A recent survey of Wyoming school children reveals more than half of middle-schoolers say they’ve been bullied at school, and a fifth of high school students say they’ve been bullied in the past year.
Everyone decries this problem, and there are programs to reform the bully and help the victims resist the abuse or deal with the mental and physical injuries. We seem to overlook a strategy that could do as much – maybe even more – and that focuses on all the rest of the children. That is to teach our children to speak up when someone is being bullied, to say picking on a classmate is wrong.
Recall the Edmund Burke quotation about the victory of evil when good people do nothing. This is something like that. A bully shouldn’t get the reinforcement of admiration or terror from his or her peers. There may be many motivations to bully, but at least take away the power over others, and the victims know they are not alone. We should be teaching our children from an early age to speak up when they see someone being abused.
It’s not okay to look the other way or remain silent while someone is hammering someone else, in person, via social media, physically, verbally, whatever. That is a lesson we sure could use today by adults in cases of all kinds of abuse. How many people at Penn State looked the other way while young boys were abused by a popular assistant football coach? I heard a professional hockey player on the news say he was sexually abused by a youth coach for several years, and he wondered why so many adults surely suspected something was going on but did nothing.
We don’t want adult bystanders? Let’s teach the lesson to our children right now, from an early age. This is not just a school project. I know we are asking a lot of them to speak out against bullying. I’m talking about changing the culture of the school yard, so speaking up is the norm, not the courageous act of a solitary child. But let’s promote the idea of the brave individual, too.
Last year, columnist Dan Savage started the “It Gets Better Project” to tell gay teenagers whose lives are made miserable by bullies that their lives improve later on. I propose that the culture of American high schools is to treat all classmates with tolerance. Now. Not later.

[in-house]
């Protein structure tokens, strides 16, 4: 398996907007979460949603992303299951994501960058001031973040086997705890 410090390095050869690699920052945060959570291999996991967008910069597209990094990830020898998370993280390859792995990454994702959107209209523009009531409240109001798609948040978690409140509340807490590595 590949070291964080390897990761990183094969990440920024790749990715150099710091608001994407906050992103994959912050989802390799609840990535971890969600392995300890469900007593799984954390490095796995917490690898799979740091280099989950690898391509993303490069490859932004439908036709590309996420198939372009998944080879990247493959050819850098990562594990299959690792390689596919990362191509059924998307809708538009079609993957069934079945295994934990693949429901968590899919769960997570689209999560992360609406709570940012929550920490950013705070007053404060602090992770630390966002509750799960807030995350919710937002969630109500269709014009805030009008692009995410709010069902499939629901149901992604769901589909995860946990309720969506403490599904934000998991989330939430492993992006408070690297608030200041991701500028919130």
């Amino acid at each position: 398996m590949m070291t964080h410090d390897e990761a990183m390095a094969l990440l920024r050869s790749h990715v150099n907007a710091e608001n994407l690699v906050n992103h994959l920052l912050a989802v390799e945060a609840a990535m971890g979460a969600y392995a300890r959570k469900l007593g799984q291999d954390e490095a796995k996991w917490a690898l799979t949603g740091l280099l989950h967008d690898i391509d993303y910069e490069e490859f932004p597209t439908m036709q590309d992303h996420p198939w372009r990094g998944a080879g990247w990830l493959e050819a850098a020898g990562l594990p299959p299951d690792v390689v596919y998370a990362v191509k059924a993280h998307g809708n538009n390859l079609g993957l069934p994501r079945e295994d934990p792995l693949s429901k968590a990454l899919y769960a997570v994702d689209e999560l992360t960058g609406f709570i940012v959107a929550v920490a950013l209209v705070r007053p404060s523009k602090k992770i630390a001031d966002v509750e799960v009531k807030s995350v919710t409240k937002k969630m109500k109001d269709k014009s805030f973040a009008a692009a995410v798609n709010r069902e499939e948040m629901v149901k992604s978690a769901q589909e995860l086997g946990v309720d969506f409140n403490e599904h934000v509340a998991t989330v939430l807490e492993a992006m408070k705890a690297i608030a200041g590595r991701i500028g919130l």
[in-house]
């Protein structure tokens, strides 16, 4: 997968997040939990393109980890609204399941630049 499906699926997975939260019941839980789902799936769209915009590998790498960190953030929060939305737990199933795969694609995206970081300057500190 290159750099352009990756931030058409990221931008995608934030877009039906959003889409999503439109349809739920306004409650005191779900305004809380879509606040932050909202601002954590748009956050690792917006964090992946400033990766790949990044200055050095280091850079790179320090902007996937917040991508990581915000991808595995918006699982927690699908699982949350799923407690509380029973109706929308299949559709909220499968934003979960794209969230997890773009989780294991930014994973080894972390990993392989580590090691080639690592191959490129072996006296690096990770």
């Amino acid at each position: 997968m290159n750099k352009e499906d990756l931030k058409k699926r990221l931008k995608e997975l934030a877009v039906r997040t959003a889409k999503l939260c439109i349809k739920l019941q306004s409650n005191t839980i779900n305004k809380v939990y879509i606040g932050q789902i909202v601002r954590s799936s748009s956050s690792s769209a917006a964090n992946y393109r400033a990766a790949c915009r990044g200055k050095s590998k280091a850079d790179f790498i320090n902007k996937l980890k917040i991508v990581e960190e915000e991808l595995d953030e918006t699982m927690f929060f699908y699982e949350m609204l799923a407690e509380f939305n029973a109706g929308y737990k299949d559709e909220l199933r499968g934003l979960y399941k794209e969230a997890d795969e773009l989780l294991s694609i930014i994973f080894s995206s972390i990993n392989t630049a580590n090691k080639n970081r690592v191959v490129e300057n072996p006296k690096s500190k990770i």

I attended 11th grade in a Montgomery, Ala., high school in 1966, just two years after it was forced to admit African-American students. Things were quiet but tense. My father was in the Air Force, and we all knew we would be leaving in one year. It was easy to let the racial slurs in classroom conversations go by. I regret to this day that I didn’t say something – not because I would have changed anything, but my silence was tacit approval.
In Wyoming, we have the ethos of minding our own business, which is good. But we have the equally important Wyoming value of helping our neighbors.
Of course, part of this culture of speaking up involves teaching our children to know the difference between teasing and flat-out bullying and not to overreact to every comment. But kids should learn when they themselves or anyone else is crossing the line from teasing into cruelty. (Think about the cases of hazing that turn fatal.) Kids and adults who are bullied can turn around and be mean to someone else. Instead of focusing on labeling students “bully” and “victim,” help them all create an environment of mutual respect and concern when someone is being abused.
We should know abuse when we see it – as children and as adults – and say, “Stop.”